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Advani In Karachi: More Than A Nostalgia Trip

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Beena Sarwar


"There are many people who leave an inerasable stamp on history. But there are a few who actually create history. Qaed-e-Azam Mohd Ali Jinnah was one such rare individual," commented India's opposition leader and Bharatiya Janata Party president Lal Krishna Advani in the visitors book at the mausoleum of Mohammad Ali Jinnah, known in Pakistan as the Quaid-e-Azam or Great Leader.

These words, and indeed his very visit to the Quaid's Mazar appear to be attempts to dissociate himself from the Sangh Parivar's pet 'Akhand Bharat' (indivisible India) slogan, as he already did in Lahore recently by acknowledging the emergence of India and Pakistan as an
"unalterable reality of history."

A PTI report said Mr. Advani described Jinnah as ``a great man'' who had espoused the cause of secular Pakistan in an address to his country's Constitutent Assembly. Jinnah's August 11, 2020 address was really ``a classic, a forceful espousal of a secular state in which while every citizen would be free to pursue his own religion, the state should make no distinction between one citizen and another on grounds of faith. My respectful homage to this great man.''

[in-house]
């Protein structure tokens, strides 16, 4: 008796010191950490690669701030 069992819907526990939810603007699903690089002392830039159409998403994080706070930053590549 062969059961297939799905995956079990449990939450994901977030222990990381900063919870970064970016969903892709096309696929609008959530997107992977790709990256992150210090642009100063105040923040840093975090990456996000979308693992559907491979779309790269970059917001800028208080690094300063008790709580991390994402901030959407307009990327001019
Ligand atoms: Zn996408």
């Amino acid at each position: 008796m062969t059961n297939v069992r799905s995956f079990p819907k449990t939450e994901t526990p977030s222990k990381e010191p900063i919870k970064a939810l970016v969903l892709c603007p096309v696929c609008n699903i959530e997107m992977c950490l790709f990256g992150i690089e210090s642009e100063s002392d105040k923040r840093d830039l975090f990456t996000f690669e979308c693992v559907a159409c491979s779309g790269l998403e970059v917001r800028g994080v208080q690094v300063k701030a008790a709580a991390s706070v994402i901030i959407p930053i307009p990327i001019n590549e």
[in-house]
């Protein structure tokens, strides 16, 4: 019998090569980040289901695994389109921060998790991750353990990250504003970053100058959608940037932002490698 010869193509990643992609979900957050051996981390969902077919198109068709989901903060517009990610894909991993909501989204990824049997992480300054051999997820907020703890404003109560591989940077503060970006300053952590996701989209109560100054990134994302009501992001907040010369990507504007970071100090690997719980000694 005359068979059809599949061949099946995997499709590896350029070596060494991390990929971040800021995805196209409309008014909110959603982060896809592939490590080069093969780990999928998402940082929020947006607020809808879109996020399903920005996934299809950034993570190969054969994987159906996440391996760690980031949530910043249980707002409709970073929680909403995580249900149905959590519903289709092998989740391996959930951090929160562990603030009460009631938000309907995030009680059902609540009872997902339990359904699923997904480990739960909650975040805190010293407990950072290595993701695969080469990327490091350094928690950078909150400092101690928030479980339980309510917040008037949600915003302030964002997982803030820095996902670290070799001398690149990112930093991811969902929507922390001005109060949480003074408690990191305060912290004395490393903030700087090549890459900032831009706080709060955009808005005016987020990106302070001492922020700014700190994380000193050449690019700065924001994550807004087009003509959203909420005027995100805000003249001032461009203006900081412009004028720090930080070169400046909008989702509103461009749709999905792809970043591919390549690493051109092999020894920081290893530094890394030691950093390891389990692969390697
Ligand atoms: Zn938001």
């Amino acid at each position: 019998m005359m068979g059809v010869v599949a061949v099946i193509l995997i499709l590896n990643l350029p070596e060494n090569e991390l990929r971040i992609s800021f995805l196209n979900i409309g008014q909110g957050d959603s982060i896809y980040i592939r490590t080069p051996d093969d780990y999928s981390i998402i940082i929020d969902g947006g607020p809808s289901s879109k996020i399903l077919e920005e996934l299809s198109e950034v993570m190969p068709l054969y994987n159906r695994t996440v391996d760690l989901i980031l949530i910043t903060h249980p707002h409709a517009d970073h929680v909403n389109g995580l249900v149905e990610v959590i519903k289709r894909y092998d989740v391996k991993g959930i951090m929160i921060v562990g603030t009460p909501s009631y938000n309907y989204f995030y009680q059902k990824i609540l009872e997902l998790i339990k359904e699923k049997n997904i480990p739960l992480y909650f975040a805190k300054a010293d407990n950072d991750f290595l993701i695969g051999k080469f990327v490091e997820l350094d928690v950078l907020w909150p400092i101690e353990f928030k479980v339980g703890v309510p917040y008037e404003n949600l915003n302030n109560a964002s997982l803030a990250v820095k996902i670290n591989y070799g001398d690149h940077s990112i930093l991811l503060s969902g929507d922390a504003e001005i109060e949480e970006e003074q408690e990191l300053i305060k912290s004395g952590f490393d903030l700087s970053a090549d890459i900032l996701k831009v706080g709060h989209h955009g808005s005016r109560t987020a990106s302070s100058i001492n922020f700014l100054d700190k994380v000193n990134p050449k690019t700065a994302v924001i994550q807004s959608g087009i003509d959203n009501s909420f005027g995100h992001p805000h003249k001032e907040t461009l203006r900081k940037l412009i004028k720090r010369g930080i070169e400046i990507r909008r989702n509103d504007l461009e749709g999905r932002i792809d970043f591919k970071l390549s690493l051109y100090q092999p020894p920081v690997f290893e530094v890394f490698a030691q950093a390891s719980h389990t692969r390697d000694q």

Advani and his family arrived in his birthplace Karachi late Friday night, on the last leg of their visit to Pakistan. Advani's first stop on Saturday morning was not his old school, or the house he grew up in, but the Mazar that he and his family visited amidst tight security. He laid a wreath on the grave to the sounding of bugles by the Mazar's naval guard and stood in silence as a cleric offered Fateha (prayers). He then took his time writing in the Visitor's Book.

He also paid his respects at the graves of Pakistan's first prime minister Liaqat Ali Khan, and Jinnah's sister, Fatima, who played an important role in Pakistan's politics after her brother's death. Their graves, located in the same mausoleum, have a different entrance. Advani also spent some time at the site museum where several items used by Jinnah are displayed.